Continuing with my “How to” posts (also known by some as “Dave states the bleedin’ obvious”) this time I want to take a few wild swipes at abstract writing. The conference season will soon be upon us, so these next few posts will all be about various aspects of meetings, conferences and symposia. Abstracts are of course critical to meetings and conferences, whether small internal ones, or major international ones. As ever, most of these points should be pretty obvious, but that does not seem to stop endless numbers of people ignoring them and making major mistakes or having their abstracts rejected. I’ll actually be posting about presenting posters and talks in the future, as well as another list of blindingly obvious things to do when you are actually at the conference. Right, onto the abstract:
First of all, make sure you are going to go to the meeting. In many cases places are limited and it is frustrating for others if slots to speak or even just attend are taken up by people who don’t show up.
Next up, find out when the deadline end for the abstract submission, there’s no point in submitting a late one, or leaving yourself only a day to do it. Make sure you know what the word limit is and the format for submissions. Are you allowed figures? Are you allowed references? Some meetings allow for some extended abstracts that can be several pages long and act as a miniature paper so if you want to write one you might have to ask the meeting organiser, and again these take much longer to write so leave yourself sufficient time.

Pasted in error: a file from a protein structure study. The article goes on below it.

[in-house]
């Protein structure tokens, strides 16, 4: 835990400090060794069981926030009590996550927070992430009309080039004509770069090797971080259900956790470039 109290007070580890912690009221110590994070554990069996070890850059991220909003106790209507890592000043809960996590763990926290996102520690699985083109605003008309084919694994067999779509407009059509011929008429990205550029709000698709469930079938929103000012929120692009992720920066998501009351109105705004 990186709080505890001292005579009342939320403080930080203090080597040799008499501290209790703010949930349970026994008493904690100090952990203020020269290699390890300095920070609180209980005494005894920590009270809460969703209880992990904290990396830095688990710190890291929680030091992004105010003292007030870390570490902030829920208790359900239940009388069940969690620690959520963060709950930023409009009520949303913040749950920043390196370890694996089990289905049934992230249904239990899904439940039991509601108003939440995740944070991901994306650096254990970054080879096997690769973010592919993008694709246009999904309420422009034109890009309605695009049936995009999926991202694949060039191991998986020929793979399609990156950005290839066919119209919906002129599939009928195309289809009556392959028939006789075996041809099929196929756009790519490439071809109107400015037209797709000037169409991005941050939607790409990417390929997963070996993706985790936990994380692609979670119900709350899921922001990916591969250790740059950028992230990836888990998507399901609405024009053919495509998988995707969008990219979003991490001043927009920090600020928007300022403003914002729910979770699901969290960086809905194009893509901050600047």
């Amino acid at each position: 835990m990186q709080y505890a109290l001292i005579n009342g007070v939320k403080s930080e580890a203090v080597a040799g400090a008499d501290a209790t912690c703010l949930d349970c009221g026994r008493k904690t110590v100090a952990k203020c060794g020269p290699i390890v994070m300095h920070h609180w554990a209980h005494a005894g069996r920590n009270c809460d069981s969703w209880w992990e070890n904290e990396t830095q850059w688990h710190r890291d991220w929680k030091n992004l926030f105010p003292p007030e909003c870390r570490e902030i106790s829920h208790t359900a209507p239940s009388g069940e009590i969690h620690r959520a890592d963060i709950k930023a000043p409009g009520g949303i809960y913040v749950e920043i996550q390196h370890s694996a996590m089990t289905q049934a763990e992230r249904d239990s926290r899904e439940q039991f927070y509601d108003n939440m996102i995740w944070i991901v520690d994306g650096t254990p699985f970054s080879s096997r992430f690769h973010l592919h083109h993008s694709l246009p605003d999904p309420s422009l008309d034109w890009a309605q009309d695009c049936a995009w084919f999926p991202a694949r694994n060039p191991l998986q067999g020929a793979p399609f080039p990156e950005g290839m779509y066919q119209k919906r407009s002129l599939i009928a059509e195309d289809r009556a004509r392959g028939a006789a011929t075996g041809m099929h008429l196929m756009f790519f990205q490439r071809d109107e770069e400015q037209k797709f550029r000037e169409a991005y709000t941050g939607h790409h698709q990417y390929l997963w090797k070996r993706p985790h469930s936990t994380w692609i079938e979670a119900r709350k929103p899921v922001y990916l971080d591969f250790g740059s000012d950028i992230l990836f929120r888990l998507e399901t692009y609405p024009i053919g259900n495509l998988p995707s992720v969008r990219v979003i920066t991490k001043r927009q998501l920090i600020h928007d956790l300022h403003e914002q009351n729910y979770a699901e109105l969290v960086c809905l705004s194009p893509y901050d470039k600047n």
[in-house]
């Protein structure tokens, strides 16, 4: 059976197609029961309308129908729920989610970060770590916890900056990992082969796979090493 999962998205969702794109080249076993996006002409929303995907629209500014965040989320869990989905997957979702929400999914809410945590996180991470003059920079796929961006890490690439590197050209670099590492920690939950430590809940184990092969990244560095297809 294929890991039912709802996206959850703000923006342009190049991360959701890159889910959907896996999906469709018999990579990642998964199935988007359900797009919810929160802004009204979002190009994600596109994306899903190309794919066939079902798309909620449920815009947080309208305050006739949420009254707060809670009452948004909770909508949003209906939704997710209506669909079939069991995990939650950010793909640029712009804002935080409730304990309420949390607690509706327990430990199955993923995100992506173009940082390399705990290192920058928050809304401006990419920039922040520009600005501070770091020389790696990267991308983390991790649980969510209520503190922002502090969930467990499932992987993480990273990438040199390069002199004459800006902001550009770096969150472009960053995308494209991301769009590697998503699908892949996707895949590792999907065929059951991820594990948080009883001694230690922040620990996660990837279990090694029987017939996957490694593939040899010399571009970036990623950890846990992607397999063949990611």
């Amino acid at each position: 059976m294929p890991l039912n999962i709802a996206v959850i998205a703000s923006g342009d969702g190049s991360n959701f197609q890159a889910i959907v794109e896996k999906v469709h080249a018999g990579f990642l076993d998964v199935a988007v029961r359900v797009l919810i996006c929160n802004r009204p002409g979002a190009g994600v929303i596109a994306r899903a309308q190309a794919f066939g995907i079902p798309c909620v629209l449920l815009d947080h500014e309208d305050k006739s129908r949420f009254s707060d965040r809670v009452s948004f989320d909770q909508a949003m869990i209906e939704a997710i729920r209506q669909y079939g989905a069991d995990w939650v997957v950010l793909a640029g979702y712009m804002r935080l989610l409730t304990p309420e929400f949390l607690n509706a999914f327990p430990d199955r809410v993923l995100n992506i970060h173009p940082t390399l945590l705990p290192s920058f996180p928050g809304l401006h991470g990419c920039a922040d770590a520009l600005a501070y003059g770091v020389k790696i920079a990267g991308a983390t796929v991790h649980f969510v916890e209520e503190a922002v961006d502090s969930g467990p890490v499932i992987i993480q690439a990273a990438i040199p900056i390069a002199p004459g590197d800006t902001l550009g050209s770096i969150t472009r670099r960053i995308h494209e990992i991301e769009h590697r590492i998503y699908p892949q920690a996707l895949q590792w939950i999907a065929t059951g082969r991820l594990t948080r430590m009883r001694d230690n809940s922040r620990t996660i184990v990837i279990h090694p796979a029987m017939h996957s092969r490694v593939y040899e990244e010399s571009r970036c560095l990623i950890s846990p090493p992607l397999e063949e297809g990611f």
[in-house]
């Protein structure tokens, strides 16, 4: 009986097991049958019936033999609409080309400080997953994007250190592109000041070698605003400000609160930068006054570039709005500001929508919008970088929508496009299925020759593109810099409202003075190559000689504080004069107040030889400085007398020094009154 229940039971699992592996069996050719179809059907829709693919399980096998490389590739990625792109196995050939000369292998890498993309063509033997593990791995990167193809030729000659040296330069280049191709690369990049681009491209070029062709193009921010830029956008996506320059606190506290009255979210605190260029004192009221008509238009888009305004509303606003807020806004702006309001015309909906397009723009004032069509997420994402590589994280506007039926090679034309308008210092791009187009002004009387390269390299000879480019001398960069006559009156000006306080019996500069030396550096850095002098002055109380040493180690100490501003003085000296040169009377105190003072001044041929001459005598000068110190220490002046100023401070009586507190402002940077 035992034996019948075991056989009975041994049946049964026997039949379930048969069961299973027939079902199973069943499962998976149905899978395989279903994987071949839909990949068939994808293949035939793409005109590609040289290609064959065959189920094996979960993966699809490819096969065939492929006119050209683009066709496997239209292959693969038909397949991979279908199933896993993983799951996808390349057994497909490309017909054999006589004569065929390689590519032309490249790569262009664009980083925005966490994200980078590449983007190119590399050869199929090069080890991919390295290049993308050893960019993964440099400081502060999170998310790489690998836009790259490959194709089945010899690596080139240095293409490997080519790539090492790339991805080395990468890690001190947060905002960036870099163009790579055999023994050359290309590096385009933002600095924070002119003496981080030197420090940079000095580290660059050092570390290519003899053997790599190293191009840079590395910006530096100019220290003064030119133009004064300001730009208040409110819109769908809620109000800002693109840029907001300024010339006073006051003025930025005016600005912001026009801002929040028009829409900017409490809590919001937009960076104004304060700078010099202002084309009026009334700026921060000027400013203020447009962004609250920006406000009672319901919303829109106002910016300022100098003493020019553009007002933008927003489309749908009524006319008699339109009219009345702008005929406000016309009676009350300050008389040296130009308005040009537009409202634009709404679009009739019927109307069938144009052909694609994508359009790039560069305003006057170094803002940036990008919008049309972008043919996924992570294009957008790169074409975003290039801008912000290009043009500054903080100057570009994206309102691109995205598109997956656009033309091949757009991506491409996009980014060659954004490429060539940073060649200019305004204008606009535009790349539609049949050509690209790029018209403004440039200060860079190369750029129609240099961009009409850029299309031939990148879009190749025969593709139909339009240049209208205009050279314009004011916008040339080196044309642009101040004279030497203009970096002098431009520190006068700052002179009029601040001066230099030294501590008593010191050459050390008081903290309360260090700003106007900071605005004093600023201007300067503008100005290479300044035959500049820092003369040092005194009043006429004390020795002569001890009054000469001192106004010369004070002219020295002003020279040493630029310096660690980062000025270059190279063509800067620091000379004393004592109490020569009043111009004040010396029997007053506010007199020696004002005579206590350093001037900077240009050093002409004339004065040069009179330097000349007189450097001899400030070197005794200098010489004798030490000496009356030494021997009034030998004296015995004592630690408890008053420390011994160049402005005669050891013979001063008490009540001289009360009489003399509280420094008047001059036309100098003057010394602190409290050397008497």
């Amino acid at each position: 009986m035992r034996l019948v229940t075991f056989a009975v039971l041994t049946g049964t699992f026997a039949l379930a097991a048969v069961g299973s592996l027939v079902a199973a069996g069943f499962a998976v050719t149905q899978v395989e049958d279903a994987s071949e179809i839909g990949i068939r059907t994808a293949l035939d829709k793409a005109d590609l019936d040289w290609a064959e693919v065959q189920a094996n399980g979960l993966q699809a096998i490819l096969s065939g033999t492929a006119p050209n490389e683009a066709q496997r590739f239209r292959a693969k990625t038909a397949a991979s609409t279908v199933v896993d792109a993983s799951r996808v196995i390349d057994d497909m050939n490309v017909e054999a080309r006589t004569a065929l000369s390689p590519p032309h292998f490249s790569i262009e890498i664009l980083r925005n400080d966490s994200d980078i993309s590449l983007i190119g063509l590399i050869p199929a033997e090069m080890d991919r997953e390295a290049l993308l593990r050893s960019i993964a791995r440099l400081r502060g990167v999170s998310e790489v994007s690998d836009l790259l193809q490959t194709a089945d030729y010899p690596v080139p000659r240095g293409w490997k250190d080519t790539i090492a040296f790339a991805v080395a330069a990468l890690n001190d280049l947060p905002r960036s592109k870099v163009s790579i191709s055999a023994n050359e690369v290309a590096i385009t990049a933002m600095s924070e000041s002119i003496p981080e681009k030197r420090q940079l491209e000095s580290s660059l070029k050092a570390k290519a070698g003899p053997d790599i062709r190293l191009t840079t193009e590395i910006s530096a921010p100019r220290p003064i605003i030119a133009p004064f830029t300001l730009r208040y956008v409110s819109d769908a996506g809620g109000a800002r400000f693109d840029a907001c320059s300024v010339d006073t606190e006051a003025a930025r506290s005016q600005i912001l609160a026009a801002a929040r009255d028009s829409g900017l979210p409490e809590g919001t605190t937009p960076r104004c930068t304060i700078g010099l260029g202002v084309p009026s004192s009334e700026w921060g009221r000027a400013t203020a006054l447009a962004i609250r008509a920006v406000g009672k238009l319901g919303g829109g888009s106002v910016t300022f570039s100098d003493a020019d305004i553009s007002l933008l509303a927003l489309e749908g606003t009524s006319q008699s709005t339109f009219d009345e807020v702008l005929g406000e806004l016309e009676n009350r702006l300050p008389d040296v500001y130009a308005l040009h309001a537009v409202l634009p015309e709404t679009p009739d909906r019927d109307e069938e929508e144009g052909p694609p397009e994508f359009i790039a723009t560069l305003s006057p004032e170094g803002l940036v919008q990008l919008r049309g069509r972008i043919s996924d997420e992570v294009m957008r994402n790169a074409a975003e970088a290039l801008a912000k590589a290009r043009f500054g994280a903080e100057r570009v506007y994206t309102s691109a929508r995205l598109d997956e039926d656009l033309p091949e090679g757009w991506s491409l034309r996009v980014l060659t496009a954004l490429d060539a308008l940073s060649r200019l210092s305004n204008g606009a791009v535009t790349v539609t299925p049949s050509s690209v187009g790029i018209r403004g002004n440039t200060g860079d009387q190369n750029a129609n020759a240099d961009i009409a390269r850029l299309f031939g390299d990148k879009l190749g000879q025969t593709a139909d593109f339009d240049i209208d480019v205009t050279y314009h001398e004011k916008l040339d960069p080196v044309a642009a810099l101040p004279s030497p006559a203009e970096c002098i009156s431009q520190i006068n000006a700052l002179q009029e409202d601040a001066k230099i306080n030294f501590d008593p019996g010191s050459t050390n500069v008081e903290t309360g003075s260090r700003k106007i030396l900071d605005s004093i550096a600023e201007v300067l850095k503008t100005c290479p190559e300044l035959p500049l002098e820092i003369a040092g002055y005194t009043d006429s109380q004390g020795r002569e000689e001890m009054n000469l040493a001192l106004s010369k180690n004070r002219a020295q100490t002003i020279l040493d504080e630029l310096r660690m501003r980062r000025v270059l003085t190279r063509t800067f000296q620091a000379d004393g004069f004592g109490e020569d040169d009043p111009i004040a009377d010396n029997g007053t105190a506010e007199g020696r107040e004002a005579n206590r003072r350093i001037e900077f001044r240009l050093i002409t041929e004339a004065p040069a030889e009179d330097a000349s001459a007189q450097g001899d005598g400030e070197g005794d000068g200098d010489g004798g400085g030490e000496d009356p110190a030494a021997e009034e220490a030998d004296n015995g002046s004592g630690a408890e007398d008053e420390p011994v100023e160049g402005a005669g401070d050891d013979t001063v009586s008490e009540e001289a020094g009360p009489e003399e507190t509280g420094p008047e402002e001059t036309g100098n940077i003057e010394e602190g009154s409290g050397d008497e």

Read through several existing abstracts for previous meetings before you start. This should give you an idea of the style of abstract, what kinds of things the meeting is likely to be interested in (you won’t get a paper on turtle evolution into a dinosaur meeting without a very large dinosaurian twist) and how you should approach writing the piece.
Do not write about something you haven’t done yet, but for a project you have largely completed (or at least know what the results are and mean). If not, you have to guess what your results will show and you run a real risk of having to present results the opposite of what you announced in your abstract, or have none at all. This might not be so bad for the presentation, but many abstracts are recorded and are cited in publications, so if you abstract says ‘X correlated positively with Y’ then while those at the meeting might learn from you that it negatively correlates instead, plenty of other people won’t and until the paper is published (assuming it ever is, not all abstracts become papers) the wrong information is stuck in the literature.
Do make your abstract interesting and informative. That can be incredibly hard when you have only a couple of hundred words to play with, but it’s worth doing right. Take your time and do a good job, so that you are more likely to have your abstract accepted, and more likely to get the audience interested in attending your talk or reading your poster. Try to give the basic outlines of what you did and why: hypothesis, methods, results, conclusions. This can be done in very little space with practice. Once you have done this, it’s often a good idea to get a colleague to check what you have written, both to look for mistakes and to make sure it makes sense. I try to give mine to people who work outside of my field, if a geologist can work out what I am trying to say about dinosaur behavioural ecology, then the average palaeontologist should be fine.
Like many things (making posters, giving lectures, anatomical drawing) it takes practice, so take your opportunities to submit abstracts and practice writing them. Reading others is a great exercise and seeing what is good and bad about each one will give you excellent guidelines.